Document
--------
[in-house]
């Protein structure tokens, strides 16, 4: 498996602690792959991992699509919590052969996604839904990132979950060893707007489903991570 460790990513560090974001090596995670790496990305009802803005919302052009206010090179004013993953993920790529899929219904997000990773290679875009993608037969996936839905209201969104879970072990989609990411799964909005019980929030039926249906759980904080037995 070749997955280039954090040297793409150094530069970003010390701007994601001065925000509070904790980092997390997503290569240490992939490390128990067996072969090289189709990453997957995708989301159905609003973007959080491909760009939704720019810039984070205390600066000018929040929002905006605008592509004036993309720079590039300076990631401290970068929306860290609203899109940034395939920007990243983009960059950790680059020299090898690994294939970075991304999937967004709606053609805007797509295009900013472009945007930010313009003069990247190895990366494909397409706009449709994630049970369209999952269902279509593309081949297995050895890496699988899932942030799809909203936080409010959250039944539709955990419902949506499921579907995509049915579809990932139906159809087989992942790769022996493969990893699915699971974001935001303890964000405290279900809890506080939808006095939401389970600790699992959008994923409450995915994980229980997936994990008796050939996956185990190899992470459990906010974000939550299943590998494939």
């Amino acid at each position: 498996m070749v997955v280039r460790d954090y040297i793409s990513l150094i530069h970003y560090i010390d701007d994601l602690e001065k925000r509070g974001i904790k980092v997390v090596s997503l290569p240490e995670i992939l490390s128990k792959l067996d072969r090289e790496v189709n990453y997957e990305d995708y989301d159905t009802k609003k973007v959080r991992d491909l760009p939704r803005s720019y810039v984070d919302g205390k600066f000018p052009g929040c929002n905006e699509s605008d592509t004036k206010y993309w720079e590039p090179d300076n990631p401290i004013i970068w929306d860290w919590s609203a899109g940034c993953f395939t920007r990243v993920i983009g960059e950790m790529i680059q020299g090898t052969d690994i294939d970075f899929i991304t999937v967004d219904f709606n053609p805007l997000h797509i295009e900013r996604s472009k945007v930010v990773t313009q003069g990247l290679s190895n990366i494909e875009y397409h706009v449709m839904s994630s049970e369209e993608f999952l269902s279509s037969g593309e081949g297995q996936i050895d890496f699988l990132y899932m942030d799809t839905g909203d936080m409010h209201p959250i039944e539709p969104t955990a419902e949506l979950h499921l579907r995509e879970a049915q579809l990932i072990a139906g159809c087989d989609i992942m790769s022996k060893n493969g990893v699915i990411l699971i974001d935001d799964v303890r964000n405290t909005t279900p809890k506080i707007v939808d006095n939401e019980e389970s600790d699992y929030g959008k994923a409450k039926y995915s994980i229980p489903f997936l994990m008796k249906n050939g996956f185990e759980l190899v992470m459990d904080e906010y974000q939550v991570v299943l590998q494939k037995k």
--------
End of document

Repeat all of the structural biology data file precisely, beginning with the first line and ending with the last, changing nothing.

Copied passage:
[in-house]
């Protein structure tokens, strides 16, 4: 498996602690792959991992699509919590052969996604839904990132979950060893707007489903991570 460790990513560090974001090596995670790496990305009802803005919302052009206010090179004013993953993920790529899929219904997000990773290679875009993608037969996936839905209201969104879970072990989609990411799964909005019980929030039926249906759980904080037995 070749997955280039954090040297793409150094530069970003010390701007994601001065925000509070904790980092997390997503290569240490992939490390128990067996072969090289189709990453997957995708989301159905609003973007959080491909760009939704720019810039984070205390600066000018929040929002905006605008592509004036993309720079590039300076990631401290970068929306860290609203899109940034395939920007990243983009960059950790680059020299090898690994294939970075991304999937967004709606053609805007797509295009900013472009945007930010313009003069990247190895990366494909397409706009449709994630049970369209999952269902279509593309081949297995050895890496699988899932942030799809909203936080409010959250039944539709955990419902949506499921579907995509049915579809990932139906159809087989992942790769022996493969990893699915699971974001935001303890964000405290279900809890506080939808006095939401389970600790699992959008994923409450995915994980229980997936994990008796050939996956185990190899992470459990906010974000939550299943590998494939």
């Amino acid at each position: 498996m070749v997955v280039r460790d954090y040297i793409s990513l150094i530069h970003y560090i010390d701007d994601l602690e001065k925000r509070g974001i904790k980092v997390v090596s997503l290569p240490e995670i992939l490390s128990k792959l067996d072969r090289e790496v189709n990453y997957e990305d995708y989301d159905t009802k609003k973007v959080r991992d491909l760009p939704r803005s720019y810039v984070d919302g205390k600066f000018p052009g929040c929002n905006e699509s605008d592509t004036k206010y993309w720079e590039p090179d300076n990631p401290i004013i970068w929306d860290w919590s609203a899109g940034c993953f395939t920007r990243v993920i983009g960059e950790m790529i680059q020299g090898t052969d690994i294939d970075f899929i991304t999937v967004d219904f709606n053609p805007l997000h797509i295009e900013r996604s472009k945007v930010v990773t313009q003069g990247l290679s190895n990366i494909e875009y397409h706009v449709m839904s994630s049970e369209e993608f999952l269902s279509s037969g593309e081949g297995q996936i050895d890496f699988l990132y899932m942030d799809t839905g909203d936080m409010h209201p959250i039944e539709p969104t955990a419902e949506l979950h499921l579907r995509e879970a049915q579809l990932i072990a139906g159809c087989d989609i992942m790769s022996k060893n493969g990893v699915i990411l699971i974001d935001d799964v303890r964000n405290t909005t279900p809890k506080i707007v939808d006095n939401e019980e389970s600790d699992y929030g959008k994923a409450k039926y995915s994980i229980p489903f997936l994990m008796k249906n050939g996956f185990e759980l190899v992470m459990d904080e906010y974000q939550v991570v299943l590998q494939k037995k």